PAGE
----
Lights up at the Antioch College Foundry Theater
- Published: September 13, 2023
The Foundry Theater at Antioch College has been a centerpiece for community engagement since 1955, when the foundry that would go on to become Morris Bean moved out of the building, and the professional company Antioch Area Theater moved in. The company made the Foundry Theater its home until the Antioch Amphitheater was built six years later.
Since then, the theater has hosted many community music and theater performances, as well as other events, particularly since its last renovation in 2013 — but since Antioch Area Theater’s departure in 1961, the last artistic group to hold an official residence in the theater was Yellow Springs Kids Playhouse. The long-running youth theater company, which dissolved last year, moved out of the theater in 2019.
This fall, however, the Foundry will again be the home to not just one group of artists-in-residence, but three. At the same time, the Foundry is gearing up to launch a full season of programming featuring both local and national acts for potential audience members in Yellow Springs and the wider Miami Valley.
According to Chris Westhoff, who was recently hired as the Foundry Theater’s director, these revived avenues, along with continuing to rent the theater’s space to area groups, are the “legs of the table” that will support the invigoration of the Foundry Theater.
“We’re really excited to launch the season at the end of this month … and be in partnership with these area groups to activate the space,” Westhoff said.
The News met with Westhoff and Antioch College Provost and Principal Academic Officer Brian Norman at the Foundry this week to speak about the upcoming season and the importance of the theater to both the college and the wider community.
“Something beautiful is emerging,” Norman said. “We’re seeing it in the way that we are both rekindling long-standing partnerships and making new connections and new possibilities in this space.”
Making new homes at the Foundry Theater are GravityWorks, an aerial dance and theater company originally founded in Mexico, with a sister program founded in the village this spring by Maya Trujillo and Kayla Graham; and Mad River Theater Works, a longtime theater company with Yellow Springs roots that returned to the village after more than 30 years this January, when it debuted “Freedom Flight” at the Foundry, and a two-week youth theater residency this summer.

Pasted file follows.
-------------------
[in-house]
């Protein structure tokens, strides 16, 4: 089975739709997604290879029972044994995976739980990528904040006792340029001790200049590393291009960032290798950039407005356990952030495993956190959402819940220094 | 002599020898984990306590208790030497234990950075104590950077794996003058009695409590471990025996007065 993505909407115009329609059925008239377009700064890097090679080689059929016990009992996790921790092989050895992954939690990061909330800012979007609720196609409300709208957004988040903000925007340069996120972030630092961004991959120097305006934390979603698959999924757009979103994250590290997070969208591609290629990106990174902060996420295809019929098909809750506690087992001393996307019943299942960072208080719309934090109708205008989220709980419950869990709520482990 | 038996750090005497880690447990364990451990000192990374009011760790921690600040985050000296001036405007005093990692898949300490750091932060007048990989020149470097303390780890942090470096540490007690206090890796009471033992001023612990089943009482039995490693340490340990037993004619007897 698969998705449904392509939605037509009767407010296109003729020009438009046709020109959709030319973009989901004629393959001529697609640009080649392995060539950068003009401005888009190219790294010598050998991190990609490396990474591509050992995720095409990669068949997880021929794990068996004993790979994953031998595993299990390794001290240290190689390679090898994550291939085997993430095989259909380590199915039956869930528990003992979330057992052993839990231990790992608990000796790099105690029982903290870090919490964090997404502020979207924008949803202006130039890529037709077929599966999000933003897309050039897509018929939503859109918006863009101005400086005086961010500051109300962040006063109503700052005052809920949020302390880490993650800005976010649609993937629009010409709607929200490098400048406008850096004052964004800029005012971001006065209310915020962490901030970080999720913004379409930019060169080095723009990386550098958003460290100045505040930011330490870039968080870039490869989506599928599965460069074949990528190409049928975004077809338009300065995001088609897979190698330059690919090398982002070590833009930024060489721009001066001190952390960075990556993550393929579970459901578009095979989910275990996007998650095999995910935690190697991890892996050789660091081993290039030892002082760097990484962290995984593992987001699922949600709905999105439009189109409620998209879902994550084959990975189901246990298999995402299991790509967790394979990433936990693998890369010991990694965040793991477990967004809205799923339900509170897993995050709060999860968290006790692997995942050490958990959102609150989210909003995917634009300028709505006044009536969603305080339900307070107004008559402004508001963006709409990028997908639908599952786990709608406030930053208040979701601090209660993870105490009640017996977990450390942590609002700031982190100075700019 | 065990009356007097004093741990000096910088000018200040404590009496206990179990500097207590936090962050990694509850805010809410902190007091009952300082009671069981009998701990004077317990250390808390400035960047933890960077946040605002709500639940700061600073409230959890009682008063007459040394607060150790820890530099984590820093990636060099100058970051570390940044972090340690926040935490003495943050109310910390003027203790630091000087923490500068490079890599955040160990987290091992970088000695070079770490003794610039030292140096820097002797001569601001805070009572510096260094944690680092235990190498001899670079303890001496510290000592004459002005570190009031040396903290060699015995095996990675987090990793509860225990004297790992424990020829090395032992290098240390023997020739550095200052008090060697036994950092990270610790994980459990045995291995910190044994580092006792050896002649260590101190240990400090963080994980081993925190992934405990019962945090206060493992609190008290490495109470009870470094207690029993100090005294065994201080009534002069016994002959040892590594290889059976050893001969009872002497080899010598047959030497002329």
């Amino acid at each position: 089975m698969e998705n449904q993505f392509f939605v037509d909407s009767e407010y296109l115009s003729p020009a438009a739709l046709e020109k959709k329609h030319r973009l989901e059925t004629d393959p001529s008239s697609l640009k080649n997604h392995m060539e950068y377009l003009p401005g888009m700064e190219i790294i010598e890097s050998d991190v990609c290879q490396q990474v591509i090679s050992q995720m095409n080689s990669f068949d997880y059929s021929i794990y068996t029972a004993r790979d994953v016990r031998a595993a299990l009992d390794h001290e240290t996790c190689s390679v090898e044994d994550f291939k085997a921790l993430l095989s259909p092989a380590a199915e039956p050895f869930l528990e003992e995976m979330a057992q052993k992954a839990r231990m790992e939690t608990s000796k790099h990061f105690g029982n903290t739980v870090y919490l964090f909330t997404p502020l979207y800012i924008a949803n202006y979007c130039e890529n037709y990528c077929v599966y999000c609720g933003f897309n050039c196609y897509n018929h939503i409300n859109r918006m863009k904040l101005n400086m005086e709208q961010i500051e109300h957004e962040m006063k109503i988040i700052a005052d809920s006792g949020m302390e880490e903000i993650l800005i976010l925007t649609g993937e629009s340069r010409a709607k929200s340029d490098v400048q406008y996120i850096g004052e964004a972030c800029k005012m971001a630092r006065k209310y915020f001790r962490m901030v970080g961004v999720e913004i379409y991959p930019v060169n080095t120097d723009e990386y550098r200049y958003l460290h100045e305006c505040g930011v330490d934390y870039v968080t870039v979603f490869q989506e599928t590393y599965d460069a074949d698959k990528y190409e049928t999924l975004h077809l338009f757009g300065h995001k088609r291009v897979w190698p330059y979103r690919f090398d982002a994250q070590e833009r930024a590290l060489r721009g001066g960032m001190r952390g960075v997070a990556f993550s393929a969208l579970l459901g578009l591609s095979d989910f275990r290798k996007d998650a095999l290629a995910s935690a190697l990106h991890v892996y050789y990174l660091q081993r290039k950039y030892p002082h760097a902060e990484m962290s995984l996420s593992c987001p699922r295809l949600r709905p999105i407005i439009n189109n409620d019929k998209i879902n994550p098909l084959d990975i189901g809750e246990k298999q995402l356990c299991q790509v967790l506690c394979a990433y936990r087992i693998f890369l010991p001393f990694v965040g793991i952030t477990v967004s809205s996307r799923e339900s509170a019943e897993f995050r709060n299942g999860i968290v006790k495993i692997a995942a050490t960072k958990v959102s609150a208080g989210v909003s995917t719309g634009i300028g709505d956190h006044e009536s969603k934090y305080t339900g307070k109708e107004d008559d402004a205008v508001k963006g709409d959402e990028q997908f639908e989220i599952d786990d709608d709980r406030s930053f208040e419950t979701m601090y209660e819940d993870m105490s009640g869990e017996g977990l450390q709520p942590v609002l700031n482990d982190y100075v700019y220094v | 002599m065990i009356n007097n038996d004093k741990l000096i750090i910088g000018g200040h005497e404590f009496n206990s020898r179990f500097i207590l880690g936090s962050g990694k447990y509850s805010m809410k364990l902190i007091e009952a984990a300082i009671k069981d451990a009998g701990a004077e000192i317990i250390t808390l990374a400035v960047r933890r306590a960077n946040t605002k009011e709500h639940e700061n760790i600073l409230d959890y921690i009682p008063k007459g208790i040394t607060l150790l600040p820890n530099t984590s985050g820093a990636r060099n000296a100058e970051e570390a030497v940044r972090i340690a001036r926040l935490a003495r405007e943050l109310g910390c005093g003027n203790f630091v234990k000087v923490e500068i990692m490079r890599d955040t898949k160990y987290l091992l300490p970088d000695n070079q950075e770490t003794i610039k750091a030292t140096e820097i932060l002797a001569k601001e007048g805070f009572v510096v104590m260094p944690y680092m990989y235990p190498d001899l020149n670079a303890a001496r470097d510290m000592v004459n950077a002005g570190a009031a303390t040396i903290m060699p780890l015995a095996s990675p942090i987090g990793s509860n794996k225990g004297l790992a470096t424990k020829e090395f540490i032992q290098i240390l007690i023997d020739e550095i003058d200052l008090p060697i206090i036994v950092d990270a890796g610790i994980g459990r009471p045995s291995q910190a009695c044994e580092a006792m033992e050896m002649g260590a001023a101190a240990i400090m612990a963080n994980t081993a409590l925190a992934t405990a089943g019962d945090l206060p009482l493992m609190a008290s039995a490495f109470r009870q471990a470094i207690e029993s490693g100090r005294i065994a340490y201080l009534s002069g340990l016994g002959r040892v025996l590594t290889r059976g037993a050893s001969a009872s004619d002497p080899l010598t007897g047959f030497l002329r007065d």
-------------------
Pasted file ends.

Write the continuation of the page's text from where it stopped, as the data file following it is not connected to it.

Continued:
Westhoff — who, in addition to his new position at Antioch College, serves as managing director for Mad River Theater Works — said holding the theater company’s events at the Foundry was a way to “dip his toes in the water” to determine what a working relationship with the college theater might look like, and whether the Foundry might support expanded programming.
“We have had now a string of experiences which keep saying ‘yes’ — and when you get ‘yeses’ in life, you follow them,” he said.
At the same time, Westhoff noted that the Foundry’s sprung-floor dance studio has been underutilized in recent years, making it a good match for GravityWorks, which aims to hold regular aerial movement classes for youth and adults and eventual ensemble performances.
In addition to these new connections, the Foundry is making official its long-standing partnership with the World House Choir, a community group that has rehearsed and performed in the theater for much of its 10-year history.
“They’re a community-based organization, and they do fabulous work,” Westhoff said. “So asking and encouraging them to get on board as an artist-in-residence company was pretty easy, because they want to be here and they’re already here, and we have a wonderful working relationship.”
The World House Choir’s 10th anniversary concerts, “Standing on the Side of Love and Justice,” will kick off the Foundry’s 2023–24 season of programming Thursday–Saturday, Sept. 21–23; a full story on the choir’s history and its anniversary concerts will appear in next week’s issue of the News.